part 2 ecological and environmental considerations for cost estimating development projects n.
Skip this Video
Loading SlideShow in 5 Seconds..
Part 2: Ecological and Environmental Considerations for Cost Estimating Development Projects PowerPoint Presentation
Download Presentation
Part 2: Ecological and Environmental Considerations for Cost Estimating Development Projects

Part 2: Ecological and Environmental Considerations for Cost Estimating Development Projects

105 Vues Download Presentation
Télécharger la présentation

Part 2: Ecological and Environmental Considerations for Cost Estimating Development Projects

- - - - - - - - - - - - - - - - - - - - - - - - - - - E N D - - - - - - - - - - - - - - - - - - - - - - - - - - -
Presentation Transcript

  1. Part 2: Ecological and Environmental Considerations for Cost Estimating Development Projects

  2. Environmental Considerations in Property Development • Contamination – What Is It? • Identification of Contamination • How and When is this Done? • So I have a problem – What Now? • Nature and Extent of Contamination • How much will it cost to fix it?

  3. Contamination 101 • A contaminant is a substance that negatively affects human health or the environment • Contaminants are regulated by the Environmental Protection Agency (EPA) or Florida Department of Environmental Protection (FDEP) • Cleanup levels are assigned to each contaminant based on their risk to receptors (e.g., humans, aquatic and terrestrial species) • Cleanup levels are often in the part per million (ppm) or part per billion (ppb) range • One ppm equals…. • One drop of gasoline in an auto gas tank • One minute in 2 years • One cent in $10,000 • One inch in 16 miles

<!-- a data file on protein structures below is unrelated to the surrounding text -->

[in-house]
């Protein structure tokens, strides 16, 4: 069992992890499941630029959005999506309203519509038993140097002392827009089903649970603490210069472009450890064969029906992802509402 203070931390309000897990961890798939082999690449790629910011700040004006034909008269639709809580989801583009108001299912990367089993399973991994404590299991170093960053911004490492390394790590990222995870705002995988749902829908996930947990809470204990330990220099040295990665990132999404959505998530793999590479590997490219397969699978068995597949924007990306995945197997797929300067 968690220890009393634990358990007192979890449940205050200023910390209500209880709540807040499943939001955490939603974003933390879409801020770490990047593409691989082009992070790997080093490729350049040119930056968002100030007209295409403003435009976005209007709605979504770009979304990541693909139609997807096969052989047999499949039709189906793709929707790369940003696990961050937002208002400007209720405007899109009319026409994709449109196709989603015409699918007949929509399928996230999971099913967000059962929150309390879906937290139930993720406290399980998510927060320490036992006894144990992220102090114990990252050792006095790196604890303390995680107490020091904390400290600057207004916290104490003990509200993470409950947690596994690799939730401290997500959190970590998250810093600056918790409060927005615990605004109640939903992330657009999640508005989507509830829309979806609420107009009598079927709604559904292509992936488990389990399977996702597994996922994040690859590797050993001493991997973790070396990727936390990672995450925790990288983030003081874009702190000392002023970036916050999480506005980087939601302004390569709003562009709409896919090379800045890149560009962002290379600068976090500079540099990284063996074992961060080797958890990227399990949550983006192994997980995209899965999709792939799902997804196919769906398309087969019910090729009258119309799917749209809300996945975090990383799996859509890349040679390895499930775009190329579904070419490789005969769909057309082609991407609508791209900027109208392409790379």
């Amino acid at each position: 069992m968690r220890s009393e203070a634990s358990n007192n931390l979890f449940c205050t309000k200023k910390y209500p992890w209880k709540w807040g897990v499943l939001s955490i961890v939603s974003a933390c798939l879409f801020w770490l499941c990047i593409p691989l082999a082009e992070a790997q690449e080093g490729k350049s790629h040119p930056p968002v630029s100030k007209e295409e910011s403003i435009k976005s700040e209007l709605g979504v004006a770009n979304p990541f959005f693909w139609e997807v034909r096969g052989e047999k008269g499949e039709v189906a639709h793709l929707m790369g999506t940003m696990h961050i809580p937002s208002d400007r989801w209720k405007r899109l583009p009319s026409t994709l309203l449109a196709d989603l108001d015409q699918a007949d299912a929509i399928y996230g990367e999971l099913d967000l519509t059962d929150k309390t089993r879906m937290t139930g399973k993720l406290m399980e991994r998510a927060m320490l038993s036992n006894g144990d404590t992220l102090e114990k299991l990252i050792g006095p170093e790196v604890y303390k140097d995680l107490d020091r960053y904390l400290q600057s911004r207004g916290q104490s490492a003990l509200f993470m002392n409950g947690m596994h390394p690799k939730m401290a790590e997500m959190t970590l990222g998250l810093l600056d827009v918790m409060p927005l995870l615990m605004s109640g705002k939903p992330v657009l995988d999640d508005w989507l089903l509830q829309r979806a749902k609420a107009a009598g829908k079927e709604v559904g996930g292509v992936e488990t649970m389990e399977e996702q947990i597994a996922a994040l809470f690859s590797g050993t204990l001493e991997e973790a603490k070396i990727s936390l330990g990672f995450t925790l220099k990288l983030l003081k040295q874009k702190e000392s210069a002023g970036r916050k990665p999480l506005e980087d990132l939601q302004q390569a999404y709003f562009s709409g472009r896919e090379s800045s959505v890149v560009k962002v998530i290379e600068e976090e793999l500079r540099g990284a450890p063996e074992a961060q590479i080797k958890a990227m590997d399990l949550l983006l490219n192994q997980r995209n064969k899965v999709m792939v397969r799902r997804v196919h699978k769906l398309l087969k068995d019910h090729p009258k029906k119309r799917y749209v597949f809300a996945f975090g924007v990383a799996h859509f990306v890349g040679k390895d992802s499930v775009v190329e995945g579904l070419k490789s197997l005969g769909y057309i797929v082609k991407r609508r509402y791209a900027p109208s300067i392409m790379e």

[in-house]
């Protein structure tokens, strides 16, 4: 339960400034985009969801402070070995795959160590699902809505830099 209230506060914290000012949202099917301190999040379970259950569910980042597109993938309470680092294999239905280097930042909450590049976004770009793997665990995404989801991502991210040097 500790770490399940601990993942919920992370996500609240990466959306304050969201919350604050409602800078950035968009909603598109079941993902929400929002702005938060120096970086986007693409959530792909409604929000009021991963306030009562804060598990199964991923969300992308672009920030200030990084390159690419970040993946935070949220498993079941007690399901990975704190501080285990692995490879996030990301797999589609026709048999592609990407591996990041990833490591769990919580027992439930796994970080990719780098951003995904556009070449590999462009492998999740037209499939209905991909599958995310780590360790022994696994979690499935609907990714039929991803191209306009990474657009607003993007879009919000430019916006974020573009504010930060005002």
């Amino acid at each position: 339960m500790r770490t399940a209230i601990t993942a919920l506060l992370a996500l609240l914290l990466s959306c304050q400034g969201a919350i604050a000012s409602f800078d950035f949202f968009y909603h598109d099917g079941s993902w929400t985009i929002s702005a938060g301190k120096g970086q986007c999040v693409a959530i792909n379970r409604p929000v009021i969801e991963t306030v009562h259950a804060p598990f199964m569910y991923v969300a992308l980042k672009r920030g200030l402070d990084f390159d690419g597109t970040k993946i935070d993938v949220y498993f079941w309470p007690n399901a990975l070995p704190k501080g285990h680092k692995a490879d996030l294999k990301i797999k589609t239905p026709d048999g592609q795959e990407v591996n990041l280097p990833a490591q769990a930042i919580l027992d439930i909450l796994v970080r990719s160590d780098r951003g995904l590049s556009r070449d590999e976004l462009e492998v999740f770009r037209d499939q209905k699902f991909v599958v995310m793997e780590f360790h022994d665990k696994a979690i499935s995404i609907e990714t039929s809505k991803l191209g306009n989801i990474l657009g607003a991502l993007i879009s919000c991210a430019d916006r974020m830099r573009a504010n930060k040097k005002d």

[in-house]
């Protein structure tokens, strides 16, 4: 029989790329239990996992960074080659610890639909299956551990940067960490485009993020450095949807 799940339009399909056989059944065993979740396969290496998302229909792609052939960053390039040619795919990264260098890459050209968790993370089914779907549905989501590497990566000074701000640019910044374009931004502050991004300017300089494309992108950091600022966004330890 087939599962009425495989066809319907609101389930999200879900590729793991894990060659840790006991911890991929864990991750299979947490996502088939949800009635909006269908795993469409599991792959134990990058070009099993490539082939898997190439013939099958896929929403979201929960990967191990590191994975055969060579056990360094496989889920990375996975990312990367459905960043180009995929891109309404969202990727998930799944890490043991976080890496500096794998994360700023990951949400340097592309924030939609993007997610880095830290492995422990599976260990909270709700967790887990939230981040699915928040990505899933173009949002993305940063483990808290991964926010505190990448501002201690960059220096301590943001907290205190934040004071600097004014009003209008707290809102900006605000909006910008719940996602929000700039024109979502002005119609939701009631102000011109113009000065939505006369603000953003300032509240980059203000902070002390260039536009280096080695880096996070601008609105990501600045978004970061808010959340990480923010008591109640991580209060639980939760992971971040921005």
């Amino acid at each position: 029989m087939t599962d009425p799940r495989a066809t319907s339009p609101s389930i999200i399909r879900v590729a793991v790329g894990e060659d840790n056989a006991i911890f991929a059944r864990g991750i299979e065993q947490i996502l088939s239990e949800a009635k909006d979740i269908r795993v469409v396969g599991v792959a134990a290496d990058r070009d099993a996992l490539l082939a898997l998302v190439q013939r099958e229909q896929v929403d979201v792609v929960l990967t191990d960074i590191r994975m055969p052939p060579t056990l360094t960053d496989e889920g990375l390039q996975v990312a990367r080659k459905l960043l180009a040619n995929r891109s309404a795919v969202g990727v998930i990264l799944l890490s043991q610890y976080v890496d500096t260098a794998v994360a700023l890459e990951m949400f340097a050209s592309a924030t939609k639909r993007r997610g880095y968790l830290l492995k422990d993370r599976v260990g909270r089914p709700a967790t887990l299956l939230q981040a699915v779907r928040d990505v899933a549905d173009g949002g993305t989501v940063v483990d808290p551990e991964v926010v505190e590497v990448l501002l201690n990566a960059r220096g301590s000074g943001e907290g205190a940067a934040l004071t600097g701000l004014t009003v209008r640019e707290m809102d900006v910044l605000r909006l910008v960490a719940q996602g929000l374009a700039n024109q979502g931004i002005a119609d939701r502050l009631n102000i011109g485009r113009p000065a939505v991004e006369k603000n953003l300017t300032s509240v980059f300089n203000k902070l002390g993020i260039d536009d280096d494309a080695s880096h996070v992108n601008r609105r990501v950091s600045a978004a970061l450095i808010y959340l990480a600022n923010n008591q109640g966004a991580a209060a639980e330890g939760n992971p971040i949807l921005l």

4. How Clean Is Clean? • One part per billion equals… • one 4-inch hamburger in a chain of hamburgers circling the earth at the equator 2.5 times • one silver dollar in a roll of silver dollars stretching from Detroit, Michigan to Salt Lake City, Utah • one kernel of corn in a 45-foot high, 16-foot diameter silo • one sheet in a roll of toilet paper stretching from New York to London • one second of time in 32 years • Some contaminants (e.g. benzene) have to be cleaned up to one ppb • It’s not easy, and it’s not cheap

  5. When and How Is Contamination Identified? • Best Case Scenario: Prior to Property Acquisition • Phase I Environmental Assessment per ASTM E1593-00 • Chain of Title (prior ownership) • Records Review (prior use) • Interviews with Knowledgeable Person(s) • Site Inspection • Does not involve sampling • Phase II Environmental Assessment • Qualitative study (yes/no) • Soil, sediment, groundwater sampling • Samples taken in areas of potential impact